Preset list
The preset is an accounting of the starting position of every hand prop, furniture item, and set piece used during the show. Organized by area, this checklist allows the crew to accurately and efficiently place everything needed for a performance, provides them with pertinent details about items listed (for example, “handle should point SL” or “lid should be unlocked”), and serves as a tool for the stage manager to check their work before opening the house.

Shift plot
Also known as the run plot or running list, the shift plot is a concise accounting of every duty performed by the run crew before, during, and after the performance. It includes all moves within scene shifts, any costume changes that affect deck crew or traffic, end-of-night duties, and all prop handoffs. If a member of the crew provides an actor with a drink of water at a specific time during each show, it should be on this list. The shift plot should be logically organized with each duty broken down by who is doing it, what they’re doing, when they’re doing it, and other relevant details.

Like the entrance/exit plot, the flowchart accounts for all entrances and exits within the show, broken down by script page number and actor. Unlike the basic entrance/exit plot, the flowchart adds layers that indicate each costume/character change and how they overlap with other wardrobe needs at that time. It is an incredibly helpful tool in establishing where and when quick changes can happen, as well as identifying areas of concern regarding the number of actors changing versus number of dressers available.


Now that the space and crew are ready (or at least well on their way), it’s time to prepare your calling script. As was true with the blocking script, your calling script is a customized document. It needs to be clearly legible, accurate and consistent in its notations, and precise in its details. But, as far as formatting and layout, it should be what works best for you.

I use a “clean lines” formatting method for cues, with a few symbols thrown in for placement. I give myself a wide righthand margin to write. Each cue is written in by department/type and number on a different horizontal line, which is then connected to the corresponding placement for the “go” call in the script (whether on a specific word, at the end of a line of dialogue, or on a precise movement). If more than one cue is being called at the same time (for example, sound and light changes that happen simultaneously), those horizontal lines are connected vertically to indicate the need to call the cues together. I abbreviate the department/type to make writing cues quicker. Writing “SND” versus “sound” may not seem like much initially, but the omission of two letters from 600 cues adds up, especially when combined with electrics, rail, followspots, actor entrances, and deck cues. Because cues can change, I wait until I’m in tech to add standbys and set-ups.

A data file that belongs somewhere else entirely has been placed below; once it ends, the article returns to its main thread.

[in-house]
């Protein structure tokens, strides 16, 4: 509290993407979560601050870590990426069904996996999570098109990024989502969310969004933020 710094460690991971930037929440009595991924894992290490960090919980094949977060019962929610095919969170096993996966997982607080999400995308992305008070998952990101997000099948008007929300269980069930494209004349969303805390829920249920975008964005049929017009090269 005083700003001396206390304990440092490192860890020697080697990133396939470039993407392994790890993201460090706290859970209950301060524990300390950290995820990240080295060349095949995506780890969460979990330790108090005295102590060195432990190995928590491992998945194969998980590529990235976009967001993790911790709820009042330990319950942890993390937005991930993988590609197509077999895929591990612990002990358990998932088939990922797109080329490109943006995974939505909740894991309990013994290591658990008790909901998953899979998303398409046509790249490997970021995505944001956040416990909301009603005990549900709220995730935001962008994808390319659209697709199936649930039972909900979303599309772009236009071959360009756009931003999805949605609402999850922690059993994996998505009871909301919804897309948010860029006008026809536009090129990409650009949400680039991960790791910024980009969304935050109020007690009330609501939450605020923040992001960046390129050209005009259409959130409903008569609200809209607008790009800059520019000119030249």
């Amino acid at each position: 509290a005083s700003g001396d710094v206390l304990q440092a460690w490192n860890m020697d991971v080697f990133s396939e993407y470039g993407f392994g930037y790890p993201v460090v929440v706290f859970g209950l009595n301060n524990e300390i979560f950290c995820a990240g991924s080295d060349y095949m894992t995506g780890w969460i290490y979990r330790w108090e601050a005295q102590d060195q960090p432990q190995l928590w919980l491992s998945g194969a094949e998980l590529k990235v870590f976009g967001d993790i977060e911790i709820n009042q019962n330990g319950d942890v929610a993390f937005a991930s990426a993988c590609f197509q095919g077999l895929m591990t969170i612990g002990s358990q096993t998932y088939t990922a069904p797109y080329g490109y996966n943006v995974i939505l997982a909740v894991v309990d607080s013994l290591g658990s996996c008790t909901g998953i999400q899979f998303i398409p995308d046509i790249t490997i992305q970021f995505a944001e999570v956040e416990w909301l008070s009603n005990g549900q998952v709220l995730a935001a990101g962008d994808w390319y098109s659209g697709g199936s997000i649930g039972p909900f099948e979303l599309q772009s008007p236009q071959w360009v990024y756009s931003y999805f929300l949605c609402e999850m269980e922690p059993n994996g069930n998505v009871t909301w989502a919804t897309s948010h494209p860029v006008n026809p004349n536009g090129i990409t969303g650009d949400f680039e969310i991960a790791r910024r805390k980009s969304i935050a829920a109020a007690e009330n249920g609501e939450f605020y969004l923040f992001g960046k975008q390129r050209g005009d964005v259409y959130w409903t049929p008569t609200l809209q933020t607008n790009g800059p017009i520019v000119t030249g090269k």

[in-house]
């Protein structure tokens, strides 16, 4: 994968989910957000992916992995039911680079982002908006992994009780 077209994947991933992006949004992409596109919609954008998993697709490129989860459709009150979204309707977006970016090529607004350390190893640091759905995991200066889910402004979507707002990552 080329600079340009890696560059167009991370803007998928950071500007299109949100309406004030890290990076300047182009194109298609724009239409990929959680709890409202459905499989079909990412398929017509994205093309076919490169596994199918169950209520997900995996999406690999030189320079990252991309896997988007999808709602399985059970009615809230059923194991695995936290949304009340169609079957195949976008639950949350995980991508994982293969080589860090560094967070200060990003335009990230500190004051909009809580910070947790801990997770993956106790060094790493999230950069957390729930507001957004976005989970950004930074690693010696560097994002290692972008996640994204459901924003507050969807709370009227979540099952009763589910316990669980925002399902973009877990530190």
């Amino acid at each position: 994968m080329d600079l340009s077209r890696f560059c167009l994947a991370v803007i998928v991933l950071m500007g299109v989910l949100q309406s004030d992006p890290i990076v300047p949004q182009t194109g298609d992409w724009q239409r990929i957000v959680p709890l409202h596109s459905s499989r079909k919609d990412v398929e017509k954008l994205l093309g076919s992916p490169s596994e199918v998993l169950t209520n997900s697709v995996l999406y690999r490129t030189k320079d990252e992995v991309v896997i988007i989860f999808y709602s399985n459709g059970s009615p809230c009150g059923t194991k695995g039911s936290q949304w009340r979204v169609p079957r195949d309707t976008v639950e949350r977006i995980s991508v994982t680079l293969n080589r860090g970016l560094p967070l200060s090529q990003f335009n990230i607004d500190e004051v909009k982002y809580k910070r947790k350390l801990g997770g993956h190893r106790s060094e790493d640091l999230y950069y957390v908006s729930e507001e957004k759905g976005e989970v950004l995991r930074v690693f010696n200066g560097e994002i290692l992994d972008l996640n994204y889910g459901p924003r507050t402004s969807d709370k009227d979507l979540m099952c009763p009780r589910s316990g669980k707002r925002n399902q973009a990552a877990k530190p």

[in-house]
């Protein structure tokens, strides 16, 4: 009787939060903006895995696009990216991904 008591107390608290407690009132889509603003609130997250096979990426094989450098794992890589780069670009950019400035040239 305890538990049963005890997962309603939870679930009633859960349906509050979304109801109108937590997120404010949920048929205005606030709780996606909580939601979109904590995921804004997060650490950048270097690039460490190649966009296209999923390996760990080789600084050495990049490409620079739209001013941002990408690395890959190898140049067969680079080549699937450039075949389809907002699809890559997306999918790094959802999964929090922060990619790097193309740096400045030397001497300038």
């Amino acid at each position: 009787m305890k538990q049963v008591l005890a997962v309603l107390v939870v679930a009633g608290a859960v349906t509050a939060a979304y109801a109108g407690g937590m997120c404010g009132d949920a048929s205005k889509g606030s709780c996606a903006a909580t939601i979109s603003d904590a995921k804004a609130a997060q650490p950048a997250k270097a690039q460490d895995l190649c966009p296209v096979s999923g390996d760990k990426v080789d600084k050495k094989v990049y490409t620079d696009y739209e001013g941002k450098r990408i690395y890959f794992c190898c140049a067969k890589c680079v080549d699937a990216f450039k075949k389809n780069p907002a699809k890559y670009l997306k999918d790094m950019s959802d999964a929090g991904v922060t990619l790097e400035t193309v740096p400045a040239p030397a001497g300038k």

In a perfect world, designers will provide you with cue lists before the start of tech, allowing you to get actual cues written in the calling script before people are waiting on you. If you have those lists, devote time to entering the information in your script before tech, preparing as many sequences as possible to mirror your understanding of the work that’s been done in the rehearsal hall and any conversations you’ve had with the director (for example, the fact that the director asked you to ring the phone after a specific line). Then you only need to have an eraser ready when things shift as you’re doing that sequence onstage with actors and all the real tech elements.

If you aren’t provided with advance cue lists, that’s OK. It might make tech go slower, but you’ll still get the information you need eventually. In the meantime, you can add indicators for sequencing you already know. Have you been saying “lights” at a certain point in every run-through? Have you been barking like a dog after Sarah’s last line? If so, then you know those will be cues eventually. Pencil in a placeholder, leaving room for the cue number.

Although a potentially daunting list for one stage manager, you’re not alone in this process. You have the rest of the stage management team to share the load, as well as an assortment of crew members. Delegate as much as practical. Free up the stage management team to focus on paperwork while allowing yourself time to concentrate on your calling script.

Finally, don’t forget to sleep, prep your snacks for the week, and drink lots of water. Happy teching!